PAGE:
An innovative program from the University of Michigan Comprehensive Cancer Center uses music therapy to help heal patients’ spirits as well as their bodies. As an example, one day Gisele Bigras was a college student finishing up another year of school. The next day, she was a cancer patient faced with having one of her fingers removed.
The diagnosis: epithelioid sarcoma, a type of cancer, in her middle finger. Bigras, 19, was in a state of shock and panic. But music brought her back.
“Music has always played a huge part in my life. Music therapy helped me focus on something else other than the traumatic events of the cancer diagnosis, and just forget for an hour or so, to just go into a different world for a little bit,” Bigras says.
Bigras is one of many patients at the University of Michigan Comprehensive Cancer Center who participates in music therapy. The idea is to use music to help patients cope with physical symptoms, such as pain, reduce their anxiety and find an outlet for their emotions.
“We find that patients are trying to cope with many things. They’re trying to keep it all together, and sometimes if you give them a safe environment and permission to let go, a lot can come out through that,” says Megan Gunnell, a music therapist at the U-M Comprehensive Cancer Center.
Music therapy can be as straightforward as listening to recorded or live music. It could mean playing a guitar, piano or even just shaking a tambourine. It could mean writing songs or discussing the meaning behind lyrics.
For Gisele Bigras, music therapy turned into an opportunity to write and record her own song. The song, “Back on the Ground,” covers three stages: the happiness before cancer, the chaos of diagnosis and the realization afterward that she could move on.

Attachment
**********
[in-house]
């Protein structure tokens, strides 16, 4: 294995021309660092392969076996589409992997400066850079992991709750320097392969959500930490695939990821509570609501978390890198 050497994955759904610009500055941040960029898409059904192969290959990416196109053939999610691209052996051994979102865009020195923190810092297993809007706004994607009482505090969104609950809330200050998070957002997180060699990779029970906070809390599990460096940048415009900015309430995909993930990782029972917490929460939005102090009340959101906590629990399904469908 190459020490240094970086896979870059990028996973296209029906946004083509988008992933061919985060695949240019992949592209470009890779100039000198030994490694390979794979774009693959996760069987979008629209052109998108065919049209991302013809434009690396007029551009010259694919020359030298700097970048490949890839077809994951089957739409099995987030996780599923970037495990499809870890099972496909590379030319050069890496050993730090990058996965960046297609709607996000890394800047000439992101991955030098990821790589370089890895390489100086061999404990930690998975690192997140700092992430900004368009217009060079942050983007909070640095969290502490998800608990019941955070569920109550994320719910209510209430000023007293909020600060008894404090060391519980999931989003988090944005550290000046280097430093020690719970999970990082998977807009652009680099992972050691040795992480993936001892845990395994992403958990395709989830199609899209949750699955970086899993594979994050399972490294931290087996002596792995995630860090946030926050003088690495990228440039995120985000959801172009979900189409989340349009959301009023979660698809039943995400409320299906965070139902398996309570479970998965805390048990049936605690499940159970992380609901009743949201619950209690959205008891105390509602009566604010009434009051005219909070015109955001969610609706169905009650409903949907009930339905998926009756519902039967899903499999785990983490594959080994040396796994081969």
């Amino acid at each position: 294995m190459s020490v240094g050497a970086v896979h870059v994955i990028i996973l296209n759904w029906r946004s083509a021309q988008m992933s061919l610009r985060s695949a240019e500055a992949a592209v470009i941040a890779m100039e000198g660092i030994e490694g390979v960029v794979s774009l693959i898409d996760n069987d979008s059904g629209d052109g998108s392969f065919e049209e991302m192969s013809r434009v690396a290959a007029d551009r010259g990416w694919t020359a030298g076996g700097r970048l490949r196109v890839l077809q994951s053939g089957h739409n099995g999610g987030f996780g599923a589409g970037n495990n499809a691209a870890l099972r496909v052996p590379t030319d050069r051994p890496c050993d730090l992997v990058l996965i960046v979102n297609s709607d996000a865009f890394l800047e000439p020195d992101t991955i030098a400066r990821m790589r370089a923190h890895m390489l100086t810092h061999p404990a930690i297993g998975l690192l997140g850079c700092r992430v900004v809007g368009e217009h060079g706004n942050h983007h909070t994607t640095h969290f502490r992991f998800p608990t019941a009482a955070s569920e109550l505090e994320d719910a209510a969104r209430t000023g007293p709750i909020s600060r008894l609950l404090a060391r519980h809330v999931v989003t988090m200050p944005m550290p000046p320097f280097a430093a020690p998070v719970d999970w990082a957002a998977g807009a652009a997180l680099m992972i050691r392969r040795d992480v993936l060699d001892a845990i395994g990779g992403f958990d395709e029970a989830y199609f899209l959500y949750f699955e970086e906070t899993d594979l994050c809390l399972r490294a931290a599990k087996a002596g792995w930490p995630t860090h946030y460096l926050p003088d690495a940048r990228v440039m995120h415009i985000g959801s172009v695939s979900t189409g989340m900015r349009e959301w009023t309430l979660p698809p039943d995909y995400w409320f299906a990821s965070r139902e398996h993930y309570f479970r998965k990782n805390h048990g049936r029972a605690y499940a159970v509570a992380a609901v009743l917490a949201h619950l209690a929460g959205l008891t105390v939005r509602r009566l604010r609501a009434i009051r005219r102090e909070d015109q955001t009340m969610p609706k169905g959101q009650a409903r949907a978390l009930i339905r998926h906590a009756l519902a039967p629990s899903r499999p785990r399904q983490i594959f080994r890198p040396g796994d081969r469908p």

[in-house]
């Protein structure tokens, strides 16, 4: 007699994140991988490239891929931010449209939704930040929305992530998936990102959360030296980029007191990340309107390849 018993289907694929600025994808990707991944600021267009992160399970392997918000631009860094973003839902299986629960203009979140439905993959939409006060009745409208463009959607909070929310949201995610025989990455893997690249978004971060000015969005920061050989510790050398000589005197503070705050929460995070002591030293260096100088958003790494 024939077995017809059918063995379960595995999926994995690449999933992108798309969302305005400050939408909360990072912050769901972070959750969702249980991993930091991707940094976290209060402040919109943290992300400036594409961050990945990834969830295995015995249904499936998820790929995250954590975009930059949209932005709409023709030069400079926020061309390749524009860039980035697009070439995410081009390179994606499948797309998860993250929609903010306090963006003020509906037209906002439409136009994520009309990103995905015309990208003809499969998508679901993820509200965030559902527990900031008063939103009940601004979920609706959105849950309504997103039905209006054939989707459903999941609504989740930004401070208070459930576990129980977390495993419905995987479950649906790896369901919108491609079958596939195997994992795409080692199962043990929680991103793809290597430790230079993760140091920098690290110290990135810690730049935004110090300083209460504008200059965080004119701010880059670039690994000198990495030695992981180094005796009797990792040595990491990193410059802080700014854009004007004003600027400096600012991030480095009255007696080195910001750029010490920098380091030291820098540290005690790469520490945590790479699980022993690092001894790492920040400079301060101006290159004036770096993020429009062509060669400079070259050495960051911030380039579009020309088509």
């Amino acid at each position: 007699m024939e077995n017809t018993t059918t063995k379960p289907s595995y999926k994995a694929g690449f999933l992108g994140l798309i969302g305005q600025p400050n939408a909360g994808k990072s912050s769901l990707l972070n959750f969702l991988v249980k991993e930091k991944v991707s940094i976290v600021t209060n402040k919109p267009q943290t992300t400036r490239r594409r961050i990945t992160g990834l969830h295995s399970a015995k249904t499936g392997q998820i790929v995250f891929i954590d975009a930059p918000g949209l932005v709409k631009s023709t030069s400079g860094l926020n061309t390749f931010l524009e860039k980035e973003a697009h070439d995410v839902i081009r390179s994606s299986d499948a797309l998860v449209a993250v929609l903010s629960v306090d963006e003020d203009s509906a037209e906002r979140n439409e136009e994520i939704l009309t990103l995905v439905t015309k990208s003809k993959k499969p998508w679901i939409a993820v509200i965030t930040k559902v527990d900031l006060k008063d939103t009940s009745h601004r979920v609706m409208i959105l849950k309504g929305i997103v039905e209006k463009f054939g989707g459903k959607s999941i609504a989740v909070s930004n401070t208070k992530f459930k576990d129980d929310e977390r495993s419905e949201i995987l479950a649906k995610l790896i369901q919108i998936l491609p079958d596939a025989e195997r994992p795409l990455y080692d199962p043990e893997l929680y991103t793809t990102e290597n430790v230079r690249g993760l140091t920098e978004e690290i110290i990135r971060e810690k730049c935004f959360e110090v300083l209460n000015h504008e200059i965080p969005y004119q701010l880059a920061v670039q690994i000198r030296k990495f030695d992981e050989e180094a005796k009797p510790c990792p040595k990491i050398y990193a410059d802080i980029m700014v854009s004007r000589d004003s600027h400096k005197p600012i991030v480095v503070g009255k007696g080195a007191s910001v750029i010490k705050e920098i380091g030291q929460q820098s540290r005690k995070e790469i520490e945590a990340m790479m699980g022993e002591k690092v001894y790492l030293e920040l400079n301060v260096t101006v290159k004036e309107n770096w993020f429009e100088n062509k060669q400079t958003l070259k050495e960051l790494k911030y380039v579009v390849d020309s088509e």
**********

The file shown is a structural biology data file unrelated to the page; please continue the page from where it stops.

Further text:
“Listening to it helps me realize I’m coming out of this. Everything’s fine and I can move on from here,” Bigras says.
Research in music therapy shows that in addition to helping with emotional expression, music helps reduce anxiety and perceptions of pain. Controlled studies also show that patients having music therapy show improved immune system functioning.
Gunnell points out that music goes back to the womb, where babies hear a mother’s voice vibrating, her heart beating and the natural pulse of life.
“You don’t have to have any musical background to experience music therapy,” Gunnell says. “You’re able to participate because you are naturally rhythmical. You have a lot of rhythms and melody already going on in your own system.”
Getting Started with Music Therapy
There are simple ways to enjoy the calming benefits of music. Start with these suggestions:
- Listen to soothing music. Your heart rate can change based on the tempo of what you’re listening to.
- Bring an iPod or mp3 player to doctors’ appointments to help pass the wait time and reduce anxiety.
- Listen to live music. Seek out local performances.
- Analyze the lyrics to a favorite song and consider what is meaningful to you at this time in your life.
- Find music that matches your mood. Music can support you through a multitude of emotions.
Source: University of Michigan